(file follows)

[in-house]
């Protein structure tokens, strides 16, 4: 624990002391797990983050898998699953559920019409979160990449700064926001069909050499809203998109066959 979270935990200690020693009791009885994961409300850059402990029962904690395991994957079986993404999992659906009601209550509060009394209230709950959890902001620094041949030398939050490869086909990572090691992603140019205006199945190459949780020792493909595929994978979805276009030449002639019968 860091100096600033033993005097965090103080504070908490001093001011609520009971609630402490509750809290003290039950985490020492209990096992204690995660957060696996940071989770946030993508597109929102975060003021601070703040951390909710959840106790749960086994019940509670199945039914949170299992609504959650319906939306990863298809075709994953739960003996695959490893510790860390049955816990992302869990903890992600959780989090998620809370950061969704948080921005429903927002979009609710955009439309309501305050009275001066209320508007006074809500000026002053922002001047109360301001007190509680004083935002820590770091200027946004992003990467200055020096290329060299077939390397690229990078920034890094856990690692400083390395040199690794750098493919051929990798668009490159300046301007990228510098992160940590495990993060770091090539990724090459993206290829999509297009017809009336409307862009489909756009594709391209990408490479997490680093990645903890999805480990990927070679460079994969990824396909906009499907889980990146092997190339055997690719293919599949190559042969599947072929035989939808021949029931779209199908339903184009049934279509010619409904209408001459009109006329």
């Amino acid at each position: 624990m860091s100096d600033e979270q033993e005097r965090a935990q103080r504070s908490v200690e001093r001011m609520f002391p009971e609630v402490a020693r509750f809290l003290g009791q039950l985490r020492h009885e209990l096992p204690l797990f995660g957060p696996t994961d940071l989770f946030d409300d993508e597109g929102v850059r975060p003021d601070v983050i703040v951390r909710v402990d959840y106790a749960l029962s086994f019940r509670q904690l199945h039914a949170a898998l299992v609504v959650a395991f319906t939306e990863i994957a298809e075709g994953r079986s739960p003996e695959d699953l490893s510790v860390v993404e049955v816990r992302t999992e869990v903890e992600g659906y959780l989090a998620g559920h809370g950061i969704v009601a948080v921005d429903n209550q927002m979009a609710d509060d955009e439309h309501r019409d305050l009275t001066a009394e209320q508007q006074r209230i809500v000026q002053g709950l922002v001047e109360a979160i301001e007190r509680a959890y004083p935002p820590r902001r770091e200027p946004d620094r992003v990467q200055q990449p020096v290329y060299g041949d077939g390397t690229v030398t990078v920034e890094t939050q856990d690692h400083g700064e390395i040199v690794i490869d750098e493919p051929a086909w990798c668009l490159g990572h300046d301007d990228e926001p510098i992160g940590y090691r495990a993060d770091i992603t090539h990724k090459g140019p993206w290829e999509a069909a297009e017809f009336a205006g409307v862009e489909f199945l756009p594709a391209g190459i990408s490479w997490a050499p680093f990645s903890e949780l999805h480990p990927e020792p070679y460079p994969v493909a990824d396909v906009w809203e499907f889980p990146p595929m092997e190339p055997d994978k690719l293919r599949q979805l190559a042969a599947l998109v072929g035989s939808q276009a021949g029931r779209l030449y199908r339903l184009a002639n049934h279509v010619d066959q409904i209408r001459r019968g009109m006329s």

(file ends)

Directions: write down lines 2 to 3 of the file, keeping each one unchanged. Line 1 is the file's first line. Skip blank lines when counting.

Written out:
């Protein structure tokens, strides 16, 4: 624990002391797990983050898998699953559920019409979160990449700064926001069909050499809203998109066959 979270935990200690020693009791009885994961409300850059402990029962904690395991994957079986993404999992659906009601209550509060009394209230709950959890902001620094041949030398939050490869086909990572090691992603140019205006199945190459949780020792493909595929994978979805276009030449002639019968 860091100096600033033993005097965090103080504070908490001093001011609520009971609630402490509750809290003290039950985490020492209990096992204690995660957060696996940071989770946030993508597109929102975060003021601070703040951390909710959840106790749960086994019940509670199945039914949170299992609504959650319906939306990863298809075709994953739960003996695959490893510790860390049955816990992302869990903890992600959780989090998620809370950061969704948080921005429903927002979009609710955009439309309501305050009275001066209320508007006074809500000026002053922002001047109360301001007190509680004083935002820590770091200027946004992003990467200055020096290329060299077939390397690229990078920034890094856990690692400083390395040199690794750098493919051929990798668009490159300046301007990228510098992160940590495990993060770091090539990724090459993206290829999509297009017809009336409307862009489909756009594709391209990408490479997490680093990645903890999805480990990927070679460079994969990824396909906009499907889980990146092997190339055997690719293919599949190559042969599947072929035989939808021949029931779209199908339903184009049934279509010619409904209408001459009109006329």
């Amino acid at each position: 624990m860091s100096d600033e979270q033993e005097r965090a935990q103080r504070s908490v200690e001093r001011m609520f002391p009971e609630v402490a020693r509750f809290l003290g009791q039950l985490r020492h009885e209990l096992p204690l797990f995660g957060p696996t994961d940071l989770f946030d409300d993508e597109g929102v850059r975060p003021d601070v983050i703040v951390r909710v402990d959840y106790a749960l029962s086994f019940r509670q904690l199945h039914a949170a898998l299992v609504v959650a395991f319906t939306e990863i994957a298809e075709g994953r079986s739960p003996e695959d699953l490893s510790v860390v993404e049955v816990r992302t999992e869990v903890e992600g659906y959780l989090a998620g559920h809370g950061i969704v009601a948080v921005d429903n209550q927002m979009a609710d509060d955009e439309h309501r019409d305050l009275t001066a009394e209320q508007q006074r209230i809500v000026q002053g709950l922002v001047e109360a979160i301001e007190r509680a959890y004083p935002p820590r902001r770091e200027p946004d620094r992003v990467q200055q990449p020096v290329y060299g041949d077939g390397t690229v030398t990078v920034e890094t939050q856990d690692h400083g700064e390395i040199v690794i490869d750098e493919p051929a086909w990798c668009l490159g990572h300046d301007d990228e926001p510098i992160g940590y090691r495990a993060d770091i992603t090539h990724k090459g140019p993206w290829e999509a069909a297009e017809f009336a205006g409307v862009e489909f199945l756009p594709a391209g190459i990408s490479w997490a050499p680093f990645s903890e949780l999805h480990p990927e020792p070679y460079p994969v493909a990824d396909v906009w809203e499907f889980p990146p595929m092997e190339p055997d994978k690719l293919r599949q979805l190559a042969a599947l998109v072929g035989s939808q276009a021949g029931r779209l030449y199908r339903l184009a002639n049934h279509v010619d066959q409904i209408r001459r019968g009109m006329s």